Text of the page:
In 1990, Harvey Gant, the African American Democratic nominee for Senate, was on the verge of defeating one of the most notorious opponents of racial progress in the United States Senate: North Carolina Republican Jesse Helms.
In the last two weeks of the campaign, the Helms campaign turned up the focus of their campaign, racial wedge issues.
Trailing in the polls, Helms ran a racially charged ad called "Hands".
The 30-second ad featured a close up of a pair of white male hands. With the sleeves of a work shirt and a wedding ring visible, the hands hold, then crumple up a piece of paper. The voice over: "you needed that job, but they had to give it to a minority."
The tactic of racial division worked. Gant lost.
Only a year prior, Doug Wilder, was elected Governor of Virginia. He was the first African American elected to the office of Governor in the United States since Reconstruction.
At the time there was a belief that perhaps politics was changing and racial barriers were coming down. But in just one short year in the state next-door the politics of racial division had resurfaced and triumphed.
More than two decades later Obama won both North Carolina and Virginia in 2008.
The Gant and Wilder races, probably more than any other electoral contests, blazed the trail for Barack Obama Presidential success - especially in those states. Again we had reached a point when the United States seemed to enter a new era of post-racial politics.
But the dog whistle politics of the Grand Old Party has again raised its ugly head. In fact, since Obama's election the Tea Party Republicans efforts to race bait have only increased over the last four years.
Republicans paint Obama, the only major party nominee to practice Christianity, as a Muslim. His place of birth is questioned despite the fact that his birth in Hawaii is indisputable. Romney repeatedly refers to the President as "foreign" and "different". Obama's patriotism is questioned. He is called a Communist and a Socialist and it is tied back to the father Obama did not know, who was Kenyan.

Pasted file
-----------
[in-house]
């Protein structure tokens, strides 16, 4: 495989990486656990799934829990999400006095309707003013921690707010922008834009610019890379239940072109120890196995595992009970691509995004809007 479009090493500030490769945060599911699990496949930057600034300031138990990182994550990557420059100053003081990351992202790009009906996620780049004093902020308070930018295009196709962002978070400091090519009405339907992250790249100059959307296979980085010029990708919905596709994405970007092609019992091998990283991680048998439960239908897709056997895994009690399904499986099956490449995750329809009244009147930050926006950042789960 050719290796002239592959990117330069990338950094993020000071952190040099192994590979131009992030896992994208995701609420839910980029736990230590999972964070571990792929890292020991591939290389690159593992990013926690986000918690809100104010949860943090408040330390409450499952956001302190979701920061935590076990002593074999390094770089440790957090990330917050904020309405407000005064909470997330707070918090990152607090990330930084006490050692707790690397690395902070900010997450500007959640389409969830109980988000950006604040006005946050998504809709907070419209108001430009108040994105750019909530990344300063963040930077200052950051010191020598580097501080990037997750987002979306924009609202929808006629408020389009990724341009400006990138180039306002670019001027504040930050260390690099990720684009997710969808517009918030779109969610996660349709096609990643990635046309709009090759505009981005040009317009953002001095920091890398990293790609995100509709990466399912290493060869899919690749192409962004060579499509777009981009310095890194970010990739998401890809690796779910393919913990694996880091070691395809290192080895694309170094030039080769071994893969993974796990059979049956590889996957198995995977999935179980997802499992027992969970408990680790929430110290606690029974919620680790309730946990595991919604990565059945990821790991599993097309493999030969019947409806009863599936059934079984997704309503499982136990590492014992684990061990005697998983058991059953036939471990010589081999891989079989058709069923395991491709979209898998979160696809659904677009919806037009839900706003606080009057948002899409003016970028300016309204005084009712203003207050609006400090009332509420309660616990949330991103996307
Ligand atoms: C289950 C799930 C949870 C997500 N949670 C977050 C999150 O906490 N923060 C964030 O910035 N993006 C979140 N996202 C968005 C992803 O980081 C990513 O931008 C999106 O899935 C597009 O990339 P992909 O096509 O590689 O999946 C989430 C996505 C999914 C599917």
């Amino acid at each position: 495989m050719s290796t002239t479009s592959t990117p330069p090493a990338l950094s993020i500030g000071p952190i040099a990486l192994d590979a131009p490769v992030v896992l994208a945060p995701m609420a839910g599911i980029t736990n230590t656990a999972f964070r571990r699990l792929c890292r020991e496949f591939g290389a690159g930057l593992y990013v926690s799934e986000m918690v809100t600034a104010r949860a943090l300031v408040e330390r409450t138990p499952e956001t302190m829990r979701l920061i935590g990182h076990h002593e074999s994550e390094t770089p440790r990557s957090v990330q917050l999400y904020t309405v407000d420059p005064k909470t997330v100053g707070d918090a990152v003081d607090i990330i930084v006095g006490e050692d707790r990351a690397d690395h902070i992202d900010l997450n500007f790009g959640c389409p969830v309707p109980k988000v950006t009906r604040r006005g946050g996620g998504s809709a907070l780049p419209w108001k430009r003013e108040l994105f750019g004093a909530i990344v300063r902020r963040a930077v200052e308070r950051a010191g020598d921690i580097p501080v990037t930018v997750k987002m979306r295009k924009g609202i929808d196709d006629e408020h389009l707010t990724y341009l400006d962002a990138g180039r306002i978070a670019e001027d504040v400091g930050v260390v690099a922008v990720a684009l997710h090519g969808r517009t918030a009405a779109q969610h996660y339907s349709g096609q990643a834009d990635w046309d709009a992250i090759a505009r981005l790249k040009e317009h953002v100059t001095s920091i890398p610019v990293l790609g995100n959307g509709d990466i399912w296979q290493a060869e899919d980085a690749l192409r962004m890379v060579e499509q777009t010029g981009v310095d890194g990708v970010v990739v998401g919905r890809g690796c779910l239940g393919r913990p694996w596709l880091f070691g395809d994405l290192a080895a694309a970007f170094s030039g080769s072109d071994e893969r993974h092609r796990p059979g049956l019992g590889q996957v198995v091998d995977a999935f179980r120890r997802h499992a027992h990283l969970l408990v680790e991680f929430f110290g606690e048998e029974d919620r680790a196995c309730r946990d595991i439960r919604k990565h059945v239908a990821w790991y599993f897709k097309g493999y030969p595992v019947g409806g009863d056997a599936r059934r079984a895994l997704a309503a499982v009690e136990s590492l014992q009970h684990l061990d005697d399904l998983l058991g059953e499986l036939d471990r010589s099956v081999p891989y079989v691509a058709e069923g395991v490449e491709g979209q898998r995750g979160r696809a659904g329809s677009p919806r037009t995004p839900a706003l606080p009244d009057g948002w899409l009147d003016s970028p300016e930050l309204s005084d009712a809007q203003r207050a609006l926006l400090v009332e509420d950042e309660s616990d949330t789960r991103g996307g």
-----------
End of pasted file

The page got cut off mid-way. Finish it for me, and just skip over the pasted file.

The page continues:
Team Romney embraces birther crazies like Donald Trump (Romney released his birth certificate before a Trump event in a pathetic attempt to reinforce Trump's paranoia and associate his campaign with it).
Republicans invoke racial stereotypes when demagoging Obama, calling him the Food Stamp President is but one example.
As Republicans call up every racist play they have in their playbook for this election, they have turned back the clock to the days of Harvey Gant and Jesse Helms.
In reply to calls for W. Mitt Romney to release his tax records – following a tradition started by his father – Republicans have tried to muddy the waters by demanding Obama release a number of records that no candidate for President has ever released, including his college records.
The point they are trying to make: Obama was not a good student; he took a white kid’s spot in school. And they are trying to reinforce more conspiratorial points: they pepper their arguments with more concerns from the birther crowd (he was a foreign exchange student!) and the even more paranoid (he did not go to school!) – it’s an argument that Obama is the other with something for every part of the spectrum of haters.
The tactics are designed to tap into the emotion some Americans feel about bussing, integration and Affirmative Action. This dog whistle politics is designed to stoke white anger, fear and resentment in the same way the GOP used racial wedge issues in the past.
Not surprisingly, Romney’s candidacy is rejected by African Americans and Hispanics – they recognize the inherent racism of the GOP electoral strategy.
The basis of the GOP electoral strategy is to anger whites against Obama and block minorities from voting. With four years of opposing Obama at every turn and planning for his defeat this is the best they could come up with.
About Bill Buck
Bill Buck is a Democratic strategist, President of the Buck Communications Group, a media relations and new media strategies consulting business based in Washington, DC, and Managing Director of the online ad firm Influence DSP. He has over twenty years of international and national communications experience. The views and opinions expressed in this post are those of the author and do not necessarily reflect the official policy or position of CBS Local.
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